In the current issue of Magnificat (pp. 320-323), Father Richard Veras discusses World Mission Sunday (October 24). He suggests that the fellow Jesus cures in Decapolis in Mark, Chapter 5, is the first Christian missionary. Remember him? He’s the demon-crazed man in Gerasene territory, dwelling in the tombs and too strong to be shackled by chains. Once Jesus sends the demons into the herd of swine and they drown in the sea, the man begs to stay with Jesus, but Jesus commissions him to spread the good news. “‘Go home to your family and announce to them all that the Lord in his pity has done for you.’ Then the man went off and began to proclaim in the Decapolis what Jesus had done for him; and all were amazed.” When Jesus returns to Decapolis in Mark 7, there are crowds eager to see him.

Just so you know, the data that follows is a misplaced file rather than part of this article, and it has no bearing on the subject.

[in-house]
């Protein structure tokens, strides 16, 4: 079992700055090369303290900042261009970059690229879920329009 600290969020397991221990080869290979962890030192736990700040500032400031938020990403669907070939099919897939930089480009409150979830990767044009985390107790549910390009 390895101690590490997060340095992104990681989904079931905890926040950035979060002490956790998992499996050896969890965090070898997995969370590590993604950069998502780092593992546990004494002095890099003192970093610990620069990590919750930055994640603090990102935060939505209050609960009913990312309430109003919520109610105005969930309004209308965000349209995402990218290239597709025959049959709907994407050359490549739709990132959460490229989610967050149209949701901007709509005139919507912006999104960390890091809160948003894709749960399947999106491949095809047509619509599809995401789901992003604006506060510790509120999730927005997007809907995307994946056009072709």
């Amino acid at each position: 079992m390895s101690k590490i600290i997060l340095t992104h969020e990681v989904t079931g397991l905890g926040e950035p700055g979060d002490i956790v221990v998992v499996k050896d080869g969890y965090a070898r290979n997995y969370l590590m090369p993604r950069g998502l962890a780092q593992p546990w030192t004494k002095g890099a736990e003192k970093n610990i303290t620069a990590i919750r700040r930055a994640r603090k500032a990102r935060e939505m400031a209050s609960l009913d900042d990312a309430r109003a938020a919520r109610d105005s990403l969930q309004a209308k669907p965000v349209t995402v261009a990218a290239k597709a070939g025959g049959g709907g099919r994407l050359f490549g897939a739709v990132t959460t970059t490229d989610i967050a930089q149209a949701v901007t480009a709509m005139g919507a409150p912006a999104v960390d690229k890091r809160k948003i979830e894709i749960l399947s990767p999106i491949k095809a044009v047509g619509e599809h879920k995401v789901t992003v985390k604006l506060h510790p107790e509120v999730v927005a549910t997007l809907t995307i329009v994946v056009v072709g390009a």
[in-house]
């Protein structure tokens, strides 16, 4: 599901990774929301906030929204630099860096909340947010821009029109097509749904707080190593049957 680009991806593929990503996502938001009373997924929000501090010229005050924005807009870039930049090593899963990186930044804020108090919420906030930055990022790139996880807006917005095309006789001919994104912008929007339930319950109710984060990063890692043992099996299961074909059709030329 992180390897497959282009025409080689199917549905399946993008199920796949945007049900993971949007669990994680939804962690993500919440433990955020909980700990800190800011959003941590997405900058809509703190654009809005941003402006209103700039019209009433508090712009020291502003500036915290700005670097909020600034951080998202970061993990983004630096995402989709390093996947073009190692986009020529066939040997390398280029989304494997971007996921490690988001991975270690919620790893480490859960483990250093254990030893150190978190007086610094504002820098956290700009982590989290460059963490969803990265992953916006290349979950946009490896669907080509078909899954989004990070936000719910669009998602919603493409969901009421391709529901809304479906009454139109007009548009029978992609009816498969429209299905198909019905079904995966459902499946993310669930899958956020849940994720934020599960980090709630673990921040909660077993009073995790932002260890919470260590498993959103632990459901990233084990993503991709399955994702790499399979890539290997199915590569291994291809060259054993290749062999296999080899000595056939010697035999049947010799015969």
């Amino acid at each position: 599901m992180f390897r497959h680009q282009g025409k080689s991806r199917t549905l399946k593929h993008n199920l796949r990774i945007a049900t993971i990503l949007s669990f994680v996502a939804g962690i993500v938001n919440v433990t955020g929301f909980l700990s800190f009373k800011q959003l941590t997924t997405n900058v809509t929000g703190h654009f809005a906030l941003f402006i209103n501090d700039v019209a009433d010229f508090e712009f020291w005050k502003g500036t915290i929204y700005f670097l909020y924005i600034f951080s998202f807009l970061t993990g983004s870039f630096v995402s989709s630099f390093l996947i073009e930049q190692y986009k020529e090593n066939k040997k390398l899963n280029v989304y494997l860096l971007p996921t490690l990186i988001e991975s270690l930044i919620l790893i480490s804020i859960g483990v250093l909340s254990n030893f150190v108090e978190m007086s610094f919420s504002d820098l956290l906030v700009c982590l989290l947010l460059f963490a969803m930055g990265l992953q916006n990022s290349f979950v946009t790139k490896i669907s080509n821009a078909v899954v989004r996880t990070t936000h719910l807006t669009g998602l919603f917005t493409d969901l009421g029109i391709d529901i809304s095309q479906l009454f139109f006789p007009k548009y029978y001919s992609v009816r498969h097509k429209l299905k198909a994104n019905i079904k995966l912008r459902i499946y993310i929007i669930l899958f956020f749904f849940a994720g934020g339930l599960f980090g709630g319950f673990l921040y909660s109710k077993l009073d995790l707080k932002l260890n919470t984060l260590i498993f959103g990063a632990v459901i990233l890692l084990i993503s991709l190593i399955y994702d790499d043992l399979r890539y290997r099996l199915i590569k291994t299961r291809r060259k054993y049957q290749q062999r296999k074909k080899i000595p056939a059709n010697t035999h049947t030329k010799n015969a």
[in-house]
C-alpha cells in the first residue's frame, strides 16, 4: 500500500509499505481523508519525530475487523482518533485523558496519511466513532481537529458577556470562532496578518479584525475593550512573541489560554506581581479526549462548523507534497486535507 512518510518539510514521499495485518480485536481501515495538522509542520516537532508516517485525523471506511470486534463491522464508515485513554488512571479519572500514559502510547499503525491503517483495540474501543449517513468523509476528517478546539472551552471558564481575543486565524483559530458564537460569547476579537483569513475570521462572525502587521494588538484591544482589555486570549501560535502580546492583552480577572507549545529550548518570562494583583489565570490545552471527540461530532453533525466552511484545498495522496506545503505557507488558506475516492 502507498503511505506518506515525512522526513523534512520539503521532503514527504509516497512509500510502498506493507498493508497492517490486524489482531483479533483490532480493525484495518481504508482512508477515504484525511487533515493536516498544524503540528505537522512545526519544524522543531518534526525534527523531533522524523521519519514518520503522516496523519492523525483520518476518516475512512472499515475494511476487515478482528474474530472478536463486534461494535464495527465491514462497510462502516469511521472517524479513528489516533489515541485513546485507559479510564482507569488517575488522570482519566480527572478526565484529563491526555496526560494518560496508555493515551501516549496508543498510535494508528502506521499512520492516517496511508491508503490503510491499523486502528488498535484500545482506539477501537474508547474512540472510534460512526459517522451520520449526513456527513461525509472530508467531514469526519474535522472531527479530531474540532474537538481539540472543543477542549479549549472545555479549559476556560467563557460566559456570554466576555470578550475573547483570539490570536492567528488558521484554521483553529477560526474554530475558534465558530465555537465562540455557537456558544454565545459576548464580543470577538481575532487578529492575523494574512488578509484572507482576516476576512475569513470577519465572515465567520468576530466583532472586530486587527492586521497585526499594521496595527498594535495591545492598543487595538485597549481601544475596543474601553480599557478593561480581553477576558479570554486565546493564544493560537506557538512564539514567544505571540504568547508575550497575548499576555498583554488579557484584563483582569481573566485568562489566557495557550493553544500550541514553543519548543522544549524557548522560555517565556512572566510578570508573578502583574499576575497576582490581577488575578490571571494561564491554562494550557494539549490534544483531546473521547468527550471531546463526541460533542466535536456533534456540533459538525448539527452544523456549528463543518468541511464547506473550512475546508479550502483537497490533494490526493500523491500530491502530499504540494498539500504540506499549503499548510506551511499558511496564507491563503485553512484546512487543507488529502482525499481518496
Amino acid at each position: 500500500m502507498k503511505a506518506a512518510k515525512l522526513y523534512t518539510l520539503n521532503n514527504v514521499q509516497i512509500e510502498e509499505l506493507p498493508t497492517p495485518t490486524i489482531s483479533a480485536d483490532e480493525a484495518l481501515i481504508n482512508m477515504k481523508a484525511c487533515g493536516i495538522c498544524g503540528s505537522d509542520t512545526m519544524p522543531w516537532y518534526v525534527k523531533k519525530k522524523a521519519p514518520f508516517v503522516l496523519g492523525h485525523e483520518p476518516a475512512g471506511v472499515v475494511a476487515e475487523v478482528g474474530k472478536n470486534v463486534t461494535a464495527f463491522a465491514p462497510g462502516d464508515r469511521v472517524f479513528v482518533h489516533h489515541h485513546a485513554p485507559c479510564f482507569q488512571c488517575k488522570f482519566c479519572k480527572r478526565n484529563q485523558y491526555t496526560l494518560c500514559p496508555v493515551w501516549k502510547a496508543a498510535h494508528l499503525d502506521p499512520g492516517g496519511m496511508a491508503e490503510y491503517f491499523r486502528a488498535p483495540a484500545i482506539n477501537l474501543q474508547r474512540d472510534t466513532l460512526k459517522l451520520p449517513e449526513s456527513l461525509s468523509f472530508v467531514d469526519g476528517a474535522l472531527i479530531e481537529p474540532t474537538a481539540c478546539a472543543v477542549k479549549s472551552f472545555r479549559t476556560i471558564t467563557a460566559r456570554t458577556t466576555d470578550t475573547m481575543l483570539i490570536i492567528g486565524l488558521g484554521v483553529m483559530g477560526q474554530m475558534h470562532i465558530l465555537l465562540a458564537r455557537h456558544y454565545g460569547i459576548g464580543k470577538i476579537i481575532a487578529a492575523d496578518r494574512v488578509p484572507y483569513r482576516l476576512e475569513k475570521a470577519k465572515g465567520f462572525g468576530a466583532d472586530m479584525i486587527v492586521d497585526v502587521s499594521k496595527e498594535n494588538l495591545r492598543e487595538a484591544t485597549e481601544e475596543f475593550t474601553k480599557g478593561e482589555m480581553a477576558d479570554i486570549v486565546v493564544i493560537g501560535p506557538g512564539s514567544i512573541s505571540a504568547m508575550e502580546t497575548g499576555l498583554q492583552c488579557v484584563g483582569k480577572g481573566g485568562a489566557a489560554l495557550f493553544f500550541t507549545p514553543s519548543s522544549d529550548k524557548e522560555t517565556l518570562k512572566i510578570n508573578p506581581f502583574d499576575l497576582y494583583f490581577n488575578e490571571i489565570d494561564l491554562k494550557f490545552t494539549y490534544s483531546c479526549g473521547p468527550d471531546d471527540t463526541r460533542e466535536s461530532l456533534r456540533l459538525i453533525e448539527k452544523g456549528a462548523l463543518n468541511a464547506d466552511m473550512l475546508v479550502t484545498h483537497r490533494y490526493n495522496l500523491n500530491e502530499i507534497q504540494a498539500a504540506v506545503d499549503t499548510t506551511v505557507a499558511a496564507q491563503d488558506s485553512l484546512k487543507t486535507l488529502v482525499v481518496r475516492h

What made this mission successful, Veras says, was the man’s desire to be with Jesus; that’s the core of every true mission. “The Decapolitan was a walking sign of Christ’s love.” Among the Gentiles, he was perhaps a better missionary than Jesus could have been, as an unknown Galilean carpenter. Likewise, we are called to be missionaries where we live and work—walking signs of Christ’s love.